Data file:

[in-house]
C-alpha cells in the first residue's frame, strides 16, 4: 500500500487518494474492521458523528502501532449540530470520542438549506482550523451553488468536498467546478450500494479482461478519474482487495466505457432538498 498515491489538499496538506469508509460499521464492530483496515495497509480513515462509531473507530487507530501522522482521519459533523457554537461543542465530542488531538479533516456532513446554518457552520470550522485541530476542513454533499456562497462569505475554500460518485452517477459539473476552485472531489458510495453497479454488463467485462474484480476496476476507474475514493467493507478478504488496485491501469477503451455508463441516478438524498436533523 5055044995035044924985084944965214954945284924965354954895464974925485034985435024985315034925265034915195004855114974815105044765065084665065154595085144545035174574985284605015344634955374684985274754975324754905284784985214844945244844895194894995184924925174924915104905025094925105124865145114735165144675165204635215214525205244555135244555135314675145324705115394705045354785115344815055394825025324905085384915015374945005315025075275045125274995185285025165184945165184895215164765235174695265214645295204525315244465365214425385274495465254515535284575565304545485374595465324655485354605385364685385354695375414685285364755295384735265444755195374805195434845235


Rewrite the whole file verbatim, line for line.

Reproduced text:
[in-house]
C-alpha cells in the first residue's frame, strides 16, 4: 500500500487518494474492521458523528502501532449540530470520542438549506482550523451553488468536498467546478450500494479482461478519474482487495466505457432538498 498515491489538499496538506469508509460499521464492530483496515495497509480513515462509531473507530487507530501522522482521519459533523457554537461543542465530542488531538479533516456532513446554518457552520470550522485541530476542513454533499456562497462569505475554500460518485452517477459539473476552485472531489458510495453497479454488463467485462474484480476496476476507474475514493467493507478478504488496485491501469477503451455508463441516478438524498436533523 5055044995035044924985084944965214954945284924965354954895464974925485034985435024985315034925265034915195004855114974815105044765065084665065154595085144545035174574985284605015344634955374684985274754975324754905284784985214844945244844895194894995184924925174924915104905025094925105124865145114735165144675165204635215214525205244555135244555135314675145324705115394705045354785115344815055394825025324905085384915015374945005315025075275045125274995185285025165184945165184895215164765235174695265214645295204525315244465365214425385274495465254515535284575565304545485374595465324655485354605385364685385354695375414685285364755295384735265444755195374805195434845235